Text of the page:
The sum effect of the bill is to strip the courts of any meaningful oversight and ability to provide human rights protection, leaving individuals exposed to potential human rights abuses.

It is seriously unwise to introduce legislation that disapplies human rights, defies international law and blocks access to justice for vulnerable individuals for the sake of a policy that is doomed to fail.

What we’ve done so far

January 2024 – we provided written evidence to the House of Lords International Agreements Committee on the agreement. Their report was published on the 17th January, and mentioned us eight times

January 2024 – we briefed MPs on the he Safety of Rwanda (Asylum and Immigration) Bill, outlining our concerns, ahead of its committee stage

December 2023 – we're briefing MPs on the issues with the UK-Rwanda treaty and the Safety of Rwanda (Asylum and Immigration) Bill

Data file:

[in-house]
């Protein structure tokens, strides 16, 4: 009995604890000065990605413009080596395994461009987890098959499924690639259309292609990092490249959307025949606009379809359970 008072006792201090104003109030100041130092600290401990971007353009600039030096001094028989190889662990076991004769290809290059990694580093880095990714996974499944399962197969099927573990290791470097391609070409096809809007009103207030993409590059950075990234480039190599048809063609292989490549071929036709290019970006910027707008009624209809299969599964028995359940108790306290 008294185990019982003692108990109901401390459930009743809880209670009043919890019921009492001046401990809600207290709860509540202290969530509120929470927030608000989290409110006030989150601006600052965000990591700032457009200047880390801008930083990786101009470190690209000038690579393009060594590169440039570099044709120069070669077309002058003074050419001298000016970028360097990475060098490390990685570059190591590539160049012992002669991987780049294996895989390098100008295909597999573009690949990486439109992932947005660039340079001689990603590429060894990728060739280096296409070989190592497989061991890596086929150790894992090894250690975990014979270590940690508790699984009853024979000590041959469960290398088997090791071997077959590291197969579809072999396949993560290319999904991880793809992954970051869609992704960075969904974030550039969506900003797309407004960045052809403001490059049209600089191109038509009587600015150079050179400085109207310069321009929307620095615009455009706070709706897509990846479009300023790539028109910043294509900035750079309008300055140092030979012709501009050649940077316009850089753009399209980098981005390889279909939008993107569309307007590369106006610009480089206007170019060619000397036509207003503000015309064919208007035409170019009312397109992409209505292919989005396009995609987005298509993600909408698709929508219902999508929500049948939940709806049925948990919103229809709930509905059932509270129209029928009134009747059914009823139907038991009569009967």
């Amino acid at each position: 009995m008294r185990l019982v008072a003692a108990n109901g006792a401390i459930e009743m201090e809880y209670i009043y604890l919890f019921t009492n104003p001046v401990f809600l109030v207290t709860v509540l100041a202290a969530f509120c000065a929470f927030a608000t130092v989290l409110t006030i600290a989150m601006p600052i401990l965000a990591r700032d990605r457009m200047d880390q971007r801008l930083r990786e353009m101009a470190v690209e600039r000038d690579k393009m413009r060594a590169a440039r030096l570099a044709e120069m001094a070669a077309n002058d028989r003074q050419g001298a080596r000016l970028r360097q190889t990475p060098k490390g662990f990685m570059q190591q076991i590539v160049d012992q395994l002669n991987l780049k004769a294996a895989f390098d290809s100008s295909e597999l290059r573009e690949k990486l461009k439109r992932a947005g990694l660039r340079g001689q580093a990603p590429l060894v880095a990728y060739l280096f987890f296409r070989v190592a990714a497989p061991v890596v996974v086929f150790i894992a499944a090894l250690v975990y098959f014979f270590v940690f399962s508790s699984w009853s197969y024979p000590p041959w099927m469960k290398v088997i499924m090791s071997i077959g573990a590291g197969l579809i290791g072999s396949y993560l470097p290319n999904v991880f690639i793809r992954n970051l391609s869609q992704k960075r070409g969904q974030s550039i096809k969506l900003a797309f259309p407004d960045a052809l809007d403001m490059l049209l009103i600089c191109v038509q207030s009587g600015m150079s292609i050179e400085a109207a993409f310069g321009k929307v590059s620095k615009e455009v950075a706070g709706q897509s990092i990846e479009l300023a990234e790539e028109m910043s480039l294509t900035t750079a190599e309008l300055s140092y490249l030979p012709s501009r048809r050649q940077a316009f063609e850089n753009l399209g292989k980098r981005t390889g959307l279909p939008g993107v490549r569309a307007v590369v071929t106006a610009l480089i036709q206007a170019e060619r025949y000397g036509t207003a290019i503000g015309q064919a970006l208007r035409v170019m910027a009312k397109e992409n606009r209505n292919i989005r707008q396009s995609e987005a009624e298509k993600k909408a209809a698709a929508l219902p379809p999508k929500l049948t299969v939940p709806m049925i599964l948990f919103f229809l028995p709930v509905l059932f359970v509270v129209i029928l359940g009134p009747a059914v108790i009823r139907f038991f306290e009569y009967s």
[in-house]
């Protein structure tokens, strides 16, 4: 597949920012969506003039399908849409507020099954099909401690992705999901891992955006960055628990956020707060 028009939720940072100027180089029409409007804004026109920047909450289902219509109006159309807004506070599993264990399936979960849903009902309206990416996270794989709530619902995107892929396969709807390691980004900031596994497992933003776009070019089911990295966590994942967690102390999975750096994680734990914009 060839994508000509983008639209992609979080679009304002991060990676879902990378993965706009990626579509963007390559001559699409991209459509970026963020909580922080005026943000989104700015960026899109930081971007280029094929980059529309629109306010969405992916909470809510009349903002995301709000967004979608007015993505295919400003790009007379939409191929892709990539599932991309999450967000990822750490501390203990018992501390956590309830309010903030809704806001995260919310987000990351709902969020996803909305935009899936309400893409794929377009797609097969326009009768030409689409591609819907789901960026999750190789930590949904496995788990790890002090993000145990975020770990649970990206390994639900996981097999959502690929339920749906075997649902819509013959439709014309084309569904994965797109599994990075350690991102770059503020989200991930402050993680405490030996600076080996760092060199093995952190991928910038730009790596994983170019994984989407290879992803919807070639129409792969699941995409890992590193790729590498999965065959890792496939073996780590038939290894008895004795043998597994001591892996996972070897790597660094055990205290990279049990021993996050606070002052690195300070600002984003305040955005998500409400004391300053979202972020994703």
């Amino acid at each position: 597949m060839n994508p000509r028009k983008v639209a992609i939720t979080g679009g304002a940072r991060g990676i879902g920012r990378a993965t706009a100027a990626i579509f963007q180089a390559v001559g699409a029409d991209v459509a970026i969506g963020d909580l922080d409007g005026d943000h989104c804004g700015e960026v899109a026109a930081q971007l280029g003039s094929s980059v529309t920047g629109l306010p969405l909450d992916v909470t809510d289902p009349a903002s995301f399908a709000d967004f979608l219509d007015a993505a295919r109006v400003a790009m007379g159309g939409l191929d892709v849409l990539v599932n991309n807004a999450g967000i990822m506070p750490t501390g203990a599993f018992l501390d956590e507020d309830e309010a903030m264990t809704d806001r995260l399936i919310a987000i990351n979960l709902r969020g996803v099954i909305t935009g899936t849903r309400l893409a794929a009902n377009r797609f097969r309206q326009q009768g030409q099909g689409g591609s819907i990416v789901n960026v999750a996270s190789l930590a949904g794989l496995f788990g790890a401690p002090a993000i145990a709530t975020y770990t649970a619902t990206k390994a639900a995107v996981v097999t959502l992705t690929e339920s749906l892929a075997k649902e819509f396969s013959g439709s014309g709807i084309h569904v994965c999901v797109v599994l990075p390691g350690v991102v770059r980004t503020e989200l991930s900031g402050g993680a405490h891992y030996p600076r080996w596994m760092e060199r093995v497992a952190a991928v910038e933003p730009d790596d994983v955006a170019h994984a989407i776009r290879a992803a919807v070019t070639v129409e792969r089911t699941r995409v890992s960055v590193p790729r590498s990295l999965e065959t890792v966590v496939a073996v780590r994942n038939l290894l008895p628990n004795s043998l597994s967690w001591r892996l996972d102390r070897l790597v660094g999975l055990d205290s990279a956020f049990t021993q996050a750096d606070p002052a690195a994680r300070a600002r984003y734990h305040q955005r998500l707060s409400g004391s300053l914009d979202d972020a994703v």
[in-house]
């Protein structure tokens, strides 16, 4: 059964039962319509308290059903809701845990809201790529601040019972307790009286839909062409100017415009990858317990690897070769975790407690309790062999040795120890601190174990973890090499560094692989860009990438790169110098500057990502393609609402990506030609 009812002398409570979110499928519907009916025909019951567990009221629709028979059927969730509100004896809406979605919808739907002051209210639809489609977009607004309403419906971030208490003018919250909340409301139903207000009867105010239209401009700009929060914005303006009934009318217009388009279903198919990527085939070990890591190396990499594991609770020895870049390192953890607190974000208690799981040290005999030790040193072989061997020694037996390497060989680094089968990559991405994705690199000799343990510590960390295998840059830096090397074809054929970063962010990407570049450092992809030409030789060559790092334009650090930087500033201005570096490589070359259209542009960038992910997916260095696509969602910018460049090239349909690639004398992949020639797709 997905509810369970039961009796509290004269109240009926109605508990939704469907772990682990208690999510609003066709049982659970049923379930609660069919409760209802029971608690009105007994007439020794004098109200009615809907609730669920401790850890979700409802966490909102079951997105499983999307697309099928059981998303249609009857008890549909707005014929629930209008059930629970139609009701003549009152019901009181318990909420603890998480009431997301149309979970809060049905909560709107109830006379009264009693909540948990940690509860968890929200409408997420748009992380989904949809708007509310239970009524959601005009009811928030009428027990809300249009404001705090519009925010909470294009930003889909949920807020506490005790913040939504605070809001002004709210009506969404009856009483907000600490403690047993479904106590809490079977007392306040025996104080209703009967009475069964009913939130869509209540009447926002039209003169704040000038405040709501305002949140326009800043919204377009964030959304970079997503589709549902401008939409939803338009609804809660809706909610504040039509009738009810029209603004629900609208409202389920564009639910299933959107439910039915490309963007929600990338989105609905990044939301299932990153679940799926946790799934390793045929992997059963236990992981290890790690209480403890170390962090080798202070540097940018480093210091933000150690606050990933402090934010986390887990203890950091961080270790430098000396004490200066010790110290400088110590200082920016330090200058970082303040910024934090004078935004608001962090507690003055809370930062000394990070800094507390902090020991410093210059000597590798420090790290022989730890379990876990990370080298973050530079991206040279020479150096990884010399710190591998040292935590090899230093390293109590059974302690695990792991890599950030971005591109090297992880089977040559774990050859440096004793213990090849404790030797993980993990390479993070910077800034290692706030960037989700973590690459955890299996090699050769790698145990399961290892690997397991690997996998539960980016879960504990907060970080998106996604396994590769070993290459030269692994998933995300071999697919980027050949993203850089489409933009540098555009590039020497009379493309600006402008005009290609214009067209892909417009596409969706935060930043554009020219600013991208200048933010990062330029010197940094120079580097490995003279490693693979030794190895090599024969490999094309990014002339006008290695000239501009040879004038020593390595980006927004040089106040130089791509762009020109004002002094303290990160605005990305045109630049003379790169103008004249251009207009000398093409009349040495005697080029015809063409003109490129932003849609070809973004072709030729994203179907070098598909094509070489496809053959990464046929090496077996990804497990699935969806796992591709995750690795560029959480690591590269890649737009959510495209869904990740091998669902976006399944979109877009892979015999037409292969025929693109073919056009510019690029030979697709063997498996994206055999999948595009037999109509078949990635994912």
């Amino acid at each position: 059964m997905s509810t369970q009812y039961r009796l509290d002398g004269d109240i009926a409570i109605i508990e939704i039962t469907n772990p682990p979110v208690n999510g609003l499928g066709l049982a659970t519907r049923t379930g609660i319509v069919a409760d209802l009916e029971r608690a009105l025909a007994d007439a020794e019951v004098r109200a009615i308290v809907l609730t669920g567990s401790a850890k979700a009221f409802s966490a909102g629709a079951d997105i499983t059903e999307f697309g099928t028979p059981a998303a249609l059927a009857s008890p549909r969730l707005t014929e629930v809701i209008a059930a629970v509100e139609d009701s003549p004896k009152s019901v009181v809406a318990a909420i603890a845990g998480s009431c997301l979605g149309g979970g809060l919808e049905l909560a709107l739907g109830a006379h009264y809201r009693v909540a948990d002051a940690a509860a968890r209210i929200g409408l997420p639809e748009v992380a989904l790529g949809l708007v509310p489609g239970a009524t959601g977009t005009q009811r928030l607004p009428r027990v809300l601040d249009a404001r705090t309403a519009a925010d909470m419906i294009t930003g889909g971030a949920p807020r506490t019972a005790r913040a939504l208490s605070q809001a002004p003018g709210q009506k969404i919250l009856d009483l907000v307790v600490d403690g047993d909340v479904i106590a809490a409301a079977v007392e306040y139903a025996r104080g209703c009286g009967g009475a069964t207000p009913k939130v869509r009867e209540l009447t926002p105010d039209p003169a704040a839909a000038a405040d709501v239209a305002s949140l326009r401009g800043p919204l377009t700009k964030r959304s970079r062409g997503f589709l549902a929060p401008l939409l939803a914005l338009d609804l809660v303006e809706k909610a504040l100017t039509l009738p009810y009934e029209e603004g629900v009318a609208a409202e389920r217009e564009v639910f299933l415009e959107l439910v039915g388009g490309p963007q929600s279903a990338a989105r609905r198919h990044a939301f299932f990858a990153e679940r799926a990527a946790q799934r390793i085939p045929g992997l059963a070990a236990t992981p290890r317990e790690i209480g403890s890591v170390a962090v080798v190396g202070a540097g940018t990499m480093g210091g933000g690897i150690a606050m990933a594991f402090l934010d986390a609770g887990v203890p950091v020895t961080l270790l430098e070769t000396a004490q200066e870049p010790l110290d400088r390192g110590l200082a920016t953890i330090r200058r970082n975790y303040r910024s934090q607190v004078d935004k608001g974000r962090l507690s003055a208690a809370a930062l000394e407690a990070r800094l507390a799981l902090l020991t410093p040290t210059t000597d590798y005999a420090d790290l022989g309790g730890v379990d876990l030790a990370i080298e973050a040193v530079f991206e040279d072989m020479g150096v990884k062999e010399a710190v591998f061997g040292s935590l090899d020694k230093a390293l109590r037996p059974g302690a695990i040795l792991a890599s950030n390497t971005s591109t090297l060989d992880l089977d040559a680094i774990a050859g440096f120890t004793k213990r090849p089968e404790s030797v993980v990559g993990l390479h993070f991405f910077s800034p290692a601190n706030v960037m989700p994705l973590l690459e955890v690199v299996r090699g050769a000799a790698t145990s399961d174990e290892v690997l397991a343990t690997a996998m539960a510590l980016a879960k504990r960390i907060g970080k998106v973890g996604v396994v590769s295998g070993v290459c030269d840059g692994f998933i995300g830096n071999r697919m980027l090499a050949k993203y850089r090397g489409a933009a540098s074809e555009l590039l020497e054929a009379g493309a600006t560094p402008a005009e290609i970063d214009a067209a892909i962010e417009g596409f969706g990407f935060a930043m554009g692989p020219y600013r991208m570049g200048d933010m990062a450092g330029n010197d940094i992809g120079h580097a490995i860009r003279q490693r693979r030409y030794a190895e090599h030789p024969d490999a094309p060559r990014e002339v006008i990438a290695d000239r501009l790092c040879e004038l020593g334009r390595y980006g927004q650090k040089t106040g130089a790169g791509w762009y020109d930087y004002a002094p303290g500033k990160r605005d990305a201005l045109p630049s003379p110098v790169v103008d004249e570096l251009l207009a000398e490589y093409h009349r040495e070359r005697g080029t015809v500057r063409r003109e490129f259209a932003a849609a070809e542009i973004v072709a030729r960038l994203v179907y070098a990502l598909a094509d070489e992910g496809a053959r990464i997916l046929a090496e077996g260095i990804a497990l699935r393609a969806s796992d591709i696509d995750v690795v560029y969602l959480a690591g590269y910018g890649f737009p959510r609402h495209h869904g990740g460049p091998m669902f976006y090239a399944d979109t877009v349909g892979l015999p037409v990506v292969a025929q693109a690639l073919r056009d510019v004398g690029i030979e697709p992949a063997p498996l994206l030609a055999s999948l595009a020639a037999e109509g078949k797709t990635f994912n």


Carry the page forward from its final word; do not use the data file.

August 2022 – we made a written submission to the House of Lords International Agreements Committee on the Memorandum of Understanding (MoU) for the provision of an asylum partnership arrangement

Read more about our activities related to the Illegal Migration Act.

Get involved

We’ll be monitoring the effects of the Nationality and Borders Act, the Illegal Migration Act and the Rwanda asylum partnership to ensure any negative consequences are brought to the attention of law makers.

If you've represented a client where any of the new measures have caused concern, email our policy adviser Sinead Nowak.

Maximise your Law Society membership with My LS